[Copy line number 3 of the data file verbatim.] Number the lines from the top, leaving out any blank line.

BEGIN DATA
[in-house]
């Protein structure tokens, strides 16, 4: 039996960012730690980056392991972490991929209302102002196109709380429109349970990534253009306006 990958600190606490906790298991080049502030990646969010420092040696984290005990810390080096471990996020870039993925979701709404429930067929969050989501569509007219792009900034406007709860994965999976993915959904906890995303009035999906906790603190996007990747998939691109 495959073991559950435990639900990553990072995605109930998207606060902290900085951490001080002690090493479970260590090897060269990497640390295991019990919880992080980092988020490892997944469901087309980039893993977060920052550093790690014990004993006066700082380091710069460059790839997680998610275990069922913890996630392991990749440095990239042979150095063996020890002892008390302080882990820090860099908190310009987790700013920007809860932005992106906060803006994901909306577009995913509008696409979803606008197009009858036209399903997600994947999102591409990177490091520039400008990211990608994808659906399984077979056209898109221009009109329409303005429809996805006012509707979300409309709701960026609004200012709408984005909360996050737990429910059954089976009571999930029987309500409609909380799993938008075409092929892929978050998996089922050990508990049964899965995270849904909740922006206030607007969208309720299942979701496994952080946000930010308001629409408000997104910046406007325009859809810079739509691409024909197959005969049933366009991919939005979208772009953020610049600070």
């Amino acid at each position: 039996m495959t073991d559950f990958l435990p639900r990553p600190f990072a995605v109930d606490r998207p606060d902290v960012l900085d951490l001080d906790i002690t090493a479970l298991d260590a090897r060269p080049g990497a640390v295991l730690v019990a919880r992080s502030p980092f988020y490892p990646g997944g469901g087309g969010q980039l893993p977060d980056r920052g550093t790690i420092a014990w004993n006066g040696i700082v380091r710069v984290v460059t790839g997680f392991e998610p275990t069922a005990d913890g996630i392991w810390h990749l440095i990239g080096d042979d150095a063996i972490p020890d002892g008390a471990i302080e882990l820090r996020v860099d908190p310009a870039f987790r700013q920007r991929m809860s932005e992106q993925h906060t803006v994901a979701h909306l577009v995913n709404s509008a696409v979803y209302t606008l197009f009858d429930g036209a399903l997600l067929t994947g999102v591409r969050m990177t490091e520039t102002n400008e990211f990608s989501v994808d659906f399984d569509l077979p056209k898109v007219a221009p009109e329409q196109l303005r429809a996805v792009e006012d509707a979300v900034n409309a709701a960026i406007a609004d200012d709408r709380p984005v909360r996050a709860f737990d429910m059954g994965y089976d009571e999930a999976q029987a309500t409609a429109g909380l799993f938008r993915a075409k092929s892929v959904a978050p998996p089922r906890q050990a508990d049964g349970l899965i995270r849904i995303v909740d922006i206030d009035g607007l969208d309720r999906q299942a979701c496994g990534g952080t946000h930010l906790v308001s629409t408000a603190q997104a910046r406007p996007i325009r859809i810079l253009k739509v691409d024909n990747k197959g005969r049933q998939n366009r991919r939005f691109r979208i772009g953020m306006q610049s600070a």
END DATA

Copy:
């Amino acid at each position: 039996m495959t073991d559950f990958l435990p639900r990553p600190f990072a995605v109930d606490r998207p606060d902290v960012l900085d951490l001080d906790i002690t090493a479970l298991d260590a090897r060269p080049g990497a640390v295991l730690v019990a919880r992080s502030p980092f988020y490892p990646g997944g469901g087309g969010q980039l893993p977060d980056r920052g550093t790690i420092a014990w004993n006066g040696i700082v380091r710069v984290v460059t790839g997680f392991e998610p275990t069922a005990d913890g996630i392991w810390h990749l440095i990239g080096d042979d150095a063996i972490p020890d002892g008390a471990i302080e882990l820090r996020v860099d908190p310009a870039f987790r700013q920007r991929m809860s932005e992106q993925h906060t803006v994901a979701h909306l577009v995913n709404s509008a696409v979803y209302t606008l197009f009858d429930g036209a399903l997600l067929t994947g999102v591409r969050m990177t490091e520039t102002n400008e990211f990608s989501v994808d659906f399984d569509l077979p056209k898109v007219a221009p009109e329409q196109l303005r429809a996805v792009e006012d509707a979300v900034n409309a709701a960026i406007a609004d200012d709408r709380p984005v909360r996050a709860f737990d429910m059954g994965y089976d009571e999930a999976q029987a309500t409609a429109g909380l799993f938008r993915a075409k092929s892929v959904a978050p998996p089922r906890q050990a508990d049964g349970l899965i995270r849904i995303v909740d922006i206030d009035g607007l969208d309720r999906q299942a979701c496994g990534g952080t946000h930010l906790v308001s629409t408000a603190q997104a910046r406007p996007i325009r859809i810079l253009k739509v691409d024909n990747k197959g005969r049933q998939n366009r991919r939005f691109r979208i772009g953020m306006q610049s600070a």